by Alexa Maldonado '17
For the second year, Fontbonne will be working with the Brain Trauma Foundation, in order to help students receive proper care, while studying the diagnosis and treatment processes of various brain injuries, specifically concussions. Last year, testing was available to any athlete that opted to participate.
Concussions are very serious injuries that are being taken too lightly. Concussion research has boomed. The amount of concussions that occur in high school athletes doubled within the last 10 years. Recently, more technological ways of diagnosing concussions have been tested out. Medical professionals have stressed the importance of fast detection to prevent serious head trauma in the future.
One device used to detect head trauma is called RightEye. It uses an eye tracking test in order to determine whether any trauma is present. It detects multiple health issues, some of which can go underlying for years to come. RightEye was created by Melissa Hunfalvay and Adam Gross. Some of the benefits of using the RightEye program are accessing immediate results, which can prevent athletes from going back into the game immediately after a collision. If slow eye movement is detected, a coach or parent can stop the athlete from getting furthermore injured.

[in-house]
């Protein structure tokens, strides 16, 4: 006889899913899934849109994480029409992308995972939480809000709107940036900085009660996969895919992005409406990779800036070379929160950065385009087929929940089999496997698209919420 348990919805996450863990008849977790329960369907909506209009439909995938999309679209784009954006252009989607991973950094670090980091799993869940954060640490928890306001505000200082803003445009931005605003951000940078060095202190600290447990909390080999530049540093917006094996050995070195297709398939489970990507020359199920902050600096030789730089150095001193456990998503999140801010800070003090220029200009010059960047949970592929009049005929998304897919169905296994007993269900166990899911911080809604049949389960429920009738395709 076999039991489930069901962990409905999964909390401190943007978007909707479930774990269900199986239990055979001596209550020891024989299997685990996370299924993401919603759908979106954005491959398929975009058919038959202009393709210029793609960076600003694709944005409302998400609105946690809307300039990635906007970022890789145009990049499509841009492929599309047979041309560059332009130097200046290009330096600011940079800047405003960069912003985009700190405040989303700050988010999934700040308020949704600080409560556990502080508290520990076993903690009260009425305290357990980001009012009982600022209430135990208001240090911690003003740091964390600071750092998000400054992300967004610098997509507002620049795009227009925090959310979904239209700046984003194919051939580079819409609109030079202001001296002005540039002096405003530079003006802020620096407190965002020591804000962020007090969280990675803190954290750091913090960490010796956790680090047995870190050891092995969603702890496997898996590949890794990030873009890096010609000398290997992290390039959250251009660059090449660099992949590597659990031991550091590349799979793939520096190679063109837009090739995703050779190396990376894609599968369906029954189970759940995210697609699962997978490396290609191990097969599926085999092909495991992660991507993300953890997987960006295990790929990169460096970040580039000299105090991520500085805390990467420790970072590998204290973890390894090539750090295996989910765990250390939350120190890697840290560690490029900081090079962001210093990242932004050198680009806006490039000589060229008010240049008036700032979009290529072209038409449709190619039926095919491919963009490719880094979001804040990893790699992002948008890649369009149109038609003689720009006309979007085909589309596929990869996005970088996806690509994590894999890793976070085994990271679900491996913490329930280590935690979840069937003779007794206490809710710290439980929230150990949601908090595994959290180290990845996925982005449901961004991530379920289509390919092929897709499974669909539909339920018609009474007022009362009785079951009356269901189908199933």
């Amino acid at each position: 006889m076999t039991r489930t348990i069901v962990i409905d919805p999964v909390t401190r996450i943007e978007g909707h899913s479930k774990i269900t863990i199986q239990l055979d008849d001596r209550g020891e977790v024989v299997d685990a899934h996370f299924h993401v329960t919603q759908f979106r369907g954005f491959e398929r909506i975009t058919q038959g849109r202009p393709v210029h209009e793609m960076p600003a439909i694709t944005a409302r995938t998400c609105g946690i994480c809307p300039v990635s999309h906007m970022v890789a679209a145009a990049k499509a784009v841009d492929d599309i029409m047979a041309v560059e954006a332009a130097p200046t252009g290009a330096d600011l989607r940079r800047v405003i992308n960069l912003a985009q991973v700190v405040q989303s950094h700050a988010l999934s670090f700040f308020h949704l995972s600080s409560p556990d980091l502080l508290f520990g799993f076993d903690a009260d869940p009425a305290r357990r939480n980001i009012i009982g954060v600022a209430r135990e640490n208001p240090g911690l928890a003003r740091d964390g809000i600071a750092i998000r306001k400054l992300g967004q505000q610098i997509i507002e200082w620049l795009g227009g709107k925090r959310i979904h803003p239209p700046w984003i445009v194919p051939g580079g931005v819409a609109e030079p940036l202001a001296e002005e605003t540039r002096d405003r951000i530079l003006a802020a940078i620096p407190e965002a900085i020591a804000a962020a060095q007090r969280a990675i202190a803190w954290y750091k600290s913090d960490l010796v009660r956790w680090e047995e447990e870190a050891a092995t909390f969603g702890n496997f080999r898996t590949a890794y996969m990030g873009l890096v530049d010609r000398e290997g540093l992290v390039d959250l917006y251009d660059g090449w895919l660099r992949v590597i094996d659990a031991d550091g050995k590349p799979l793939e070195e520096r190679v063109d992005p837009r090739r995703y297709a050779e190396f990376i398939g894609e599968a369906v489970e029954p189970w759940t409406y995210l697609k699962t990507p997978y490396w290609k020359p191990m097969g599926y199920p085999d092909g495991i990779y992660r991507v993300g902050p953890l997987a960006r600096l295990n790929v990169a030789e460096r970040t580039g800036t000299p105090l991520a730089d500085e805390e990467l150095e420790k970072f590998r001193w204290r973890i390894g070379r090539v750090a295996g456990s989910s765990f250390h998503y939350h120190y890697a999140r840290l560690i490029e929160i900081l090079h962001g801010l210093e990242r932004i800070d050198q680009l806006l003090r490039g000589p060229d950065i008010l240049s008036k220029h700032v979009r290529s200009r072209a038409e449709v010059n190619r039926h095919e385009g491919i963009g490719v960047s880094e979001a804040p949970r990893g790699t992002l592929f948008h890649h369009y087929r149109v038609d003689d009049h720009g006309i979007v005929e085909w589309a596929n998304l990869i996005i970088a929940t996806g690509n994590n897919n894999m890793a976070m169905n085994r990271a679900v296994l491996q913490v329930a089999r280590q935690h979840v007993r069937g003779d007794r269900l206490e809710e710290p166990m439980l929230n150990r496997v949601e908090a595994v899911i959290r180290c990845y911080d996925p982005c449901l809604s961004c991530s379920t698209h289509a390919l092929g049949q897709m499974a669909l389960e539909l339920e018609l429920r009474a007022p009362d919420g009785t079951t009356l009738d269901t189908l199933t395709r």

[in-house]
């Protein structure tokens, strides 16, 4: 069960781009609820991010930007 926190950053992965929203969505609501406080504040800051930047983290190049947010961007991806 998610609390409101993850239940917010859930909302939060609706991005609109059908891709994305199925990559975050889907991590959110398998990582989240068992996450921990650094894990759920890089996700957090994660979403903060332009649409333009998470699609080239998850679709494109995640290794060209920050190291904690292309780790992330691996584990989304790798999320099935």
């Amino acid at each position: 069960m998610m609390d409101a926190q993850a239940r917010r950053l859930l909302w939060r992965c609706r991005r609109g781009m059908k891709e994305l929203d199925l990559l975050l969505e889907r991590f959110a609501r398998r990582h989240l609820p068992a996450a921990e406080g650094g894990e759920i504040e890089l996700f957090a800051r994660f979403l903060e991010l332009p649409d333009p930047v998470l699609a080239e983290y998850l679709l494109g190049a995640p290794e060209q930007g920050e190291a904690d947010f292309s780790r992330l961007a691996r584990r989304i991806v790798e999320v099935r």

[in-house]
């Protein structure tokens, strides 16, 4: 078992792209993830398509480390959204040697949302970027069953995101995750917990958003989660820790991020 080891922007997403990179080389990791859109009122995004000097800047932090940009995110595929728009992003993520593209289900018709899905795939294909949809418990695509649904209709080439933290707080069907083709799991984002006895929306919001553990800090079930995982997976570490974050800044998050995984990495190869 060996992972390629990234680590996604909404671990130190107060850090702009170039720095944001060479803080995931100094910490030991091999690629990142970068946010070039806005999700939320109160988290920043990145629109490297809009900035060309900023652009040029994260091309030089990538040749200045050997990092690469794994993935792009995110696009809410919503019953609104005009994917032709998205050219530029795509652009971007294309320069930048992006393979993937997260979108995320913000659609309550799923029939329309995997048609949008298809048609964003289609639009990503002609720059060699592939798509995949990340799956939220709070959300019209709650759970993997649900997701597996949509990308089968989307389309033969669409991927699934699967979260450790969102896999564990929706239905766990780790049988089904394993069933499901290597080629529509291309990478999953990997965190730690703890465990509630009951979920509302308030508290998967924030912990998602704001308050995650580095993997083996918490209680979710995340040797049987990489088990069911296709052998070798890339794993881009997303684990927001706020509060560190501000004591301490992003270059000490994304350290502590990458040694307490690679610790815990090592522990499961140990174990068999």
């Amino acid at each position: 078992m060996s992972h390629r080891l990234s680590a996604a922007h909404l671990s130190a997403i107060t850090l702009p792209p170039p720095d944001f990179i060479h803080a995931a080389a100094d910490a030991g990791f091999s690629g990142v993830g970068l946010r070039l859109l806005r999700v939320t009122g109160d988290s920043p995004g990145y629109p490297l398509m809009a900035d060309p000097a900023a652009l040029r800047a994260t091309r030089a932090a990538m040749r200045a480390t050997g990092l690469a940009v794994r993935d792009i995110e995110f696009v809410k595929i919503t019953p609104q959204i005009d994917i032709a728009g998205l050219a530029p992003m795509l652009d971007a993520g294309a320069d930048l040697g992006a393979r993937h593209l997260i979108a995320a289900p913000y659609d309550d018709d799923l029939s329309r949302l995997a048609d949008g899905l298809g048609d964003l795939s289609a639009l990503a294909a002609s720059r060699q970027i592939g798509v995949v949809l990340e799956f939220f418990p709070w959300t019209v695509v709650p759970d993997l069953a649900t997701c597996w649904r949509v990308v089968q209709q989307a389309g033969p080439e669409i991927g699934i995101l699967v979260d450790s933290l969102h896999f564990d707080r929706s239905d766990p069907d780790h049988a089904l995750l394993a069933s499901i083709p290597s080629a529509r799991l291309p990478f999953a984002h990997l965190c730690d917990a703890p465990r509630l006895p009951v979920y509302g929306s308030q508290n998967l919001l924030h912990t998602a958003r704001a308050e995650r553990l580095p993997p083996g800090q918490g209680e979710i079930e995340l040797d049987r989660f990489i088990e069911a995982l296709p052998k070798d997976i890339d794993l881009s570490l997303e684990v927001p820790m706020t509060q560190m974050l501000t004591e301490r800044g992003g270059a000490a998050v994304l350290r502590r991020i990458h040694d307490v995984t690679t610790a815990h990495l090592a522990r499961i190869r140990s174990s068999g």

Another tool used for athletes is the King-Devick Test. This test shows a series of cards that may be harder or easier to read, based off of the letter spacing. This system uses eye movement in order to detect a concussion. It was developed 40 years ago by Alan King and Steven Devick. It has been proven to be helpful in diagnosing other problems such as learning disabilities.
Members at University of Arizona have created an app that may be successful in diagnosing concussions. This app is called BrainGainz and was originally entered as part of the NCAA Mind Matters Challenge. It tasked participants with changing the opinions the younger generations have regarding concussions.
All of these systems are developing ways to help the future generations become aware about how traumatic a concussion could be, whether they play a contact sport or not. Even within the community, Fontbonne is becoming more proactive in helping athletes prevent permanent brain damage.